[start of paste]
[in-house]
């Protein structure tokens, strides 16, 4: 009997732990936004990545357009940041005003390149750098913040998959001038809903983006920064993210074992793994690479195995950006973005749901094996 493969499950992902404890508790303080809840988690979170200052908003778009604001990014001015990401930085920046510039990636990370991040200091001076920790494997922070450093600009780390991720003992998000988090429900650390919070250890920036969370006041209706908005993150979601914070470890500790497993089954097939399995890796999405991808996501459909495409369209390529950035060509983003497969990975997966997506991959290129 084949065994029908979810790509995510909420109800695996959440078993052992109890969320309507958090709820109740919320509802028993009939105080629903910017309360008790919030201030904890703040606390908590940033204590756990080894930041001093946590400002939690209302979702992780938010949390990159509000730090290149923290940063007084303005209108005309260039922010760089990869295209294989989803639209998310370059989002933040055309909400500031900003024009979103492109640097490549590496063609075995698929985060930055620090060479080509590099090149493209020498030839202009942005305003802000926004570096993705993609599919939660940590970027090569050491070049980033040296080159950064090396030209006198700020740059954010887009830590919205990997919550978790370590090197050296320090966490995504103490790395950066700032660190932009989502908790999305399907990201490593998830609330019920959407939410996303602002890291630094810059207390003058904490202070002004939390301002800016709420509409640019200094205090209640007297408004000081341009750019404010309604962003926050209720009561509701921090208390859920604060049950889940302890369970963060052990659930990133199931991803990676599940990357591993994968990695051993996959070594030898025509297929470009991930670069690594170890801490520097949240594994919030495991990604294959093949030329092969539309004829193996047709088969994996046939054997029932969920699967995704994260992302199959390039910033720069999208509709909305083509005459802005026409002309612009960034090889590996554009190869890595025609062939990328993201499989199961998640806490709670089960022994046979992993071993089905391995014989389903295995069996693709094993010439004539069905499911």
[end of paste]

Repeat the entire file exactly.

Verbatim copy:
[in-house]
């Protein structure tokens, strides 16, 4: 009997732990936004990545357009940041005003390149750098913040998959001038809903983006920064993210074992793994690479195995950006973005749901094996 493969499950992902404890508790303080809840988690979170200052908003778009604001990014001015990401930085920046510039990636990370991040200091001076920790494997922070450093600009780390991720003992998000988090429900650390919070250890920036969370006041209706908005993150979601914070470890500790497993089954097939399995890796999405991808996501459909495409369209390529950035060509983003497969990975997966997506991959290129 084949065994029908979810790509995510909420109800695996959440078993052992109890969320309507958090709820109740919320509802028993009939105080629903910017309360008790919030201030904890703040606390908590940033204590756990080894930041001093946590400002939690209302979702992780938010949390990159509000730090290149923290940063007084303005209108005309260039922010760089990869295209294989989803639209998310370059989002933040055309909400500031900003024009979103492109640097490549590496063609075995698929985060930055620090060479080509590099090149493209020498030839202009942005305003802000926004570096993705993609599919939660940590970027090569050491070049980033040296080159950064090396030209006198700020740059954010887009830590919205990997919550978790370590090197050296320090966490995504103490790395950066700032660190932009989502908790999305399907990201490593998830609330019920959407939410996303602002890291630094810059207390003058904490202070002004939390301002800016709420509409640019200094205090209640007297408004000081341009750019404010309604962003926050209720009561509701921090208390859920604060049950889940302890369970963060052990659930990133199931991803990676599940990357591993994968990695051993996959070594030898025509297929470009991930670069690594170890801490520097949240594994919030495991990604294959093949030329092969539309004829193996047709088969994996046939054997029932969920699967995704994260992302199959390039910033720069999208509709909305083509005459802005026409002309612009960034090889590996554009190869890595025609062939990328993201499989199961998640806490709670089960022994046979992993071993089905391995014989389903295995069996693709094993010439004539069905499911």